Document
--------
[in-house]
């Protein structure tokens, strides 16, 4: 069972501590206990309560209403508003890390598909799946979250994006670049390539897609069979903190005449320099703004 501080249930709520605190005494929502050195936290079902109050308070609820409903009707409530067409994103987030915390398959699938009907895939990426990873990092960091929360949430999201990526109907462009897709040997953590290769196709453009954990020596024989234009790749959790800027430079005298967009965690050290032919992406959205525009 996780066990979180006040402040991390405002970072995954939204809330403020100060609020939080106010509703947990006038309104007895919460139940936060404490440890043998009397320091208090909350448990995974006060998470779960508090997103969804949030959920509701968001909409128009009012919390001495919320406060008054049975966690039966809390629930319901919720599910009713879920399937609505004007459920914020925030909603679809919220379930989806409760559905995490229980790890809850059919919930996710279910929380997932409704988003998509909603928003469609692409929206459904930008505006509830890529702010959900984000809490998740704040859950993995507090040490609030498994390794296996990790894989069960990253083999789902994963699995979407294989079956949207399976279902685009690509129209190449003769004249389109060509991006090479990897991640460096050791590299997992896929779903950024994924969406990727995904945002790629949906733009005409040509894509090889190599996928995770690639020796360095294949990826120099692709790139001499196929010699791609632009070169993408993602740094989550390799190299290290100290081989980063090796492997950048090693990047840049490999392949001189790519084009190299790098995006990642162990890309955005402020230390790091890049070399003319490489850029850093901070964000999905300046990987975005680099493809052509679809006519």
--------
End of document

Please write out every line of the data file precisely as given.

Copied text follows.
[in-house]
């Protein structure tokens, strides 16, 4: 069972501590206990309560209403508003890390598909799946979250994006670049390539897609069979903190005449320099703004 501080249930709520605190005494929502050195936290079902109050308070609820409903009707409530067409994103987030915390398959699938009907895939990426990873990092960091929360949430999201990526109907462009897709040997953590290769196709453009954990020596024989234009790749959790800027430079005298967009965690050290032919992406959205525009 996780066990979180006040402040991390405002970072995954939204809330403020100060609020939080106010509703947990006038309104007895919460139940936060404490440890043998009397320091208090909350448990995974006060998470779960508090997103969804949030959920509701968001909409128009009012919390001495919320406060008054049975966690039966809390629930319901919720599910009713879920399937609505004007459920914020925030909603679809919220379930989806409760559905995490229980790890809850059919919930996710279910929380997932409704988003998509909603928003469609692409929206459904930008505006509830890529702010959900984000809490998740704040859950993995507090040490609030498994390794296996990790894989069960990253083999789902994963699995979407294989079956949207399976279902685009690509129209190449003769004249389109060509991006090479990897991640460096050791590299997992896929779903950024994924969406990727995904945002790629949906733009005409040509894509090889190599996928995770690639020796360095294949990826120099692709790139001499196929010699791609632009070169993408993602740094989550390799190299290290100290081989980063090796492997950048090693990047840049490999392949001189790519084009190299790098995006990642162990890309955005402020230390790091890049070399003319490489850029850093901070964000999905300046990987975005680099493809052509679809006519």